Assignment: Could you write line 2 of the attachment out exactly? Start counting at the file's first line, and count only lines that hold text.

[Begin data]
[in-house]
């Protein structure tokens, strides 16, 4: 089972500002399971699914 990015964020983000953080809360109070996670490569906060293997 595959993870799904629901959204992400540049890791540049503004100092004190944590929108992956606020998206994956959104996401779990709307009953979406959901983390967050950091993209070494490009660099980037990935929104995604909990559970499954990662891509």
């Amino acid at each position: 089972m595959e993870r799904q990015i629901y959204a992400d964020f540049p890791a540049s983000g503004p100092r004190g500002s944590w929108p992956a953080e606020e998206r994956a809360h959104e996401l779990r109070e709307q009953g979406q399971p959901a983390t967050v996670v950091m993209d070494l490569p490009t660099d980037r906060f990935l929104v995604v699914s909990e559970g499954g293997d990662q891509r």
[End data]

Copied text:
């Protein structure tokens, strides 16, 4: 089972500002399971699914 990015964020983000953080809360109070996670490569906060293997 595959993870799904629901959204992400540049890791540049503004100092004190944590929108992956606020998206994956959104996401779990709307009953979406959901983390967050950091993209070494490009660099980037990935929104995604909990559970499954990662891509």